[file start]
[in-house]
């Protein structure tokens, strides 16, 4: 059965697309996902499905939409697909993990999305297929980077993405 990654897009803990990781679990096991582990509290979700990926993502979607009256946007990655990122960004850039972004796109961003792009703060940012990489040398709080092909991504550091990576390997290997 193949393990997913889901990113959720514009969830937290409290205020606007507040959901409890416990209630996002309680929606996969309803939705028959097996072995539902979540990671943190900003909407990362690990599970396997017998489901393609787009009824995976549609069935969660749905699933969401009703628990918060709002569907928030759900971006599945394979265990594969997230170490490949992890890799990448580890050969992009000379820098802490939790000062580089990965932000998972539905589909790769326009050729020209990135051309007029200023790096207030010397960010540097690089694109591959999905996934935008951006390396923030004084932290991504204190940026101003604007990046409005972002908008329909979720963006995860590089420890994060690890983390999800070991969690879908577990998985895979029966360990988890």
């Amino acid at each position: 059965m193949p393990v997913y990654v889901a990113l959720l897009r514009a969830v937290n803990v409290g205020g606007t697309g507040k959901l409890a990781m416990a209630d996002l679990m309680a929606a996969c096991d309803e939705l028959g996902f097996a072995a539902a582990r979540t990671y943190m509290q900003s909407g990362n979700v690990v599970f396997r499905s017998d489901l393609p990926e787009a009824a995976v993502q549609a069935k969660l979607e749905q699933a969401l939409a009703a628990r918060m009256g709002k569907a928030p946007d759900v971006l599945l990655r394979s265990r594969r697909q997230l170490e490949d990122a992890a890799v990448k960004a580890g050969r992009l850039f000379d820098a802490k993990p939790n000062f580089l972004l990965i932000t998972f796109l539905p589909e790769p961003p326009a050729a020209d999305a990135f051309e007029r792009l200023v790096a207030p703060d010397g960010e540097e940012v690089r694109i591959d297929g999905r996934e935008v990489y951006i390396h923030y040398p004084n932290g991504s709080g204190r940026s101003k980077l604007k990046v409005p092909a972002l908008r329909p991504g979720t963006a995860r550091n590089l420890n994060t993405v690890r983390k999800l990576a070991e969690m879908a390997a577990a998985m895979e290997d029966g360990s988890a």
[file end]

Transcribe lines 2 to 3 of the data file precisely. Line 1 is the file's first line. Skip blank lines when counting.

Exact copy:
């Protein structure tokens, strides 16, 4: 059965697309996902499905939409697909993990999305297929980077993405 990654897009803990990781679990096991582990509290979700990926993502979607009256946007990655990122960004850039972004796109961003792009703060940012990489040398709080092909991504550091990576390997290997 193949393990997913889901990113959720514009969830937290409290205020606007507040959901409890416990209630996002309680929606996969309803939705028959097996072995539902979540990671943190900003909407990362690990599970396997017998489901393609787009009824995976549609069935969660749905699933969401009703628990918060709002569907928030759900971006599945394979265990594969997230170490490949992890890799990448580890050969992009000379820098802490939790000062580089990965932000998972539905589909790769326009050729020209990135051309007029200023790096207030010397960010540097690089694109591959999905996934935008951006390396923030004084932290991504204190940026101003604007990046409005972002908008329909979720963006995860590089420890994060690890983390999800070991969690879908577990998985895979029966360990988890």
């Amino acid at each position: 059965m193949p393990v997913y990654v889901a990113l959720l897009r514009a969830v937290n803990v409290g205020g606007t697309g507040k959901l409890a990781m416990a209630d996002l679990m309680a929606a996969c096991d309803e939705l028959g996902f097996a072995a539902a582990r979540t990671y943190m509290q900003s909407g990362n979700v690990v599970f396997r499905s017998d489901l393609p990926e787009a009824a995976v993502q549609a069935k969660l979607e749905q699933a969401l939409a009703a628990r918060m009256g709002k569907a928030p946007d759900v971006l599945l990655r394979s265990r594969r697909q997230l170490e490949d990122a992890a890799v990448k960004a580890g050969r992009l850039f000379d820098a802490k993990p939790n000062f580089l972004l990965i932000t998972f796109l539905p589909e790769p961003p326009a050729a020209d999305a990135f051309e007029r792009l200023v790096a207030p703060d010397g960010e540097e940012v690089r694109i591959d297929g999905r996934e935008v990489y951006i390396h923030y040398p004084n932290g991504s709080g204190r940026s101003k980077l604007k990046v409005p092909a972002l908008r329909p991504g979720t963006a995860r550091n590089l420890n994060t993405v690890r983390k999800l990576a070991e969690m879908a390997a577990a998985m895979e290997d029966g360990s988890a």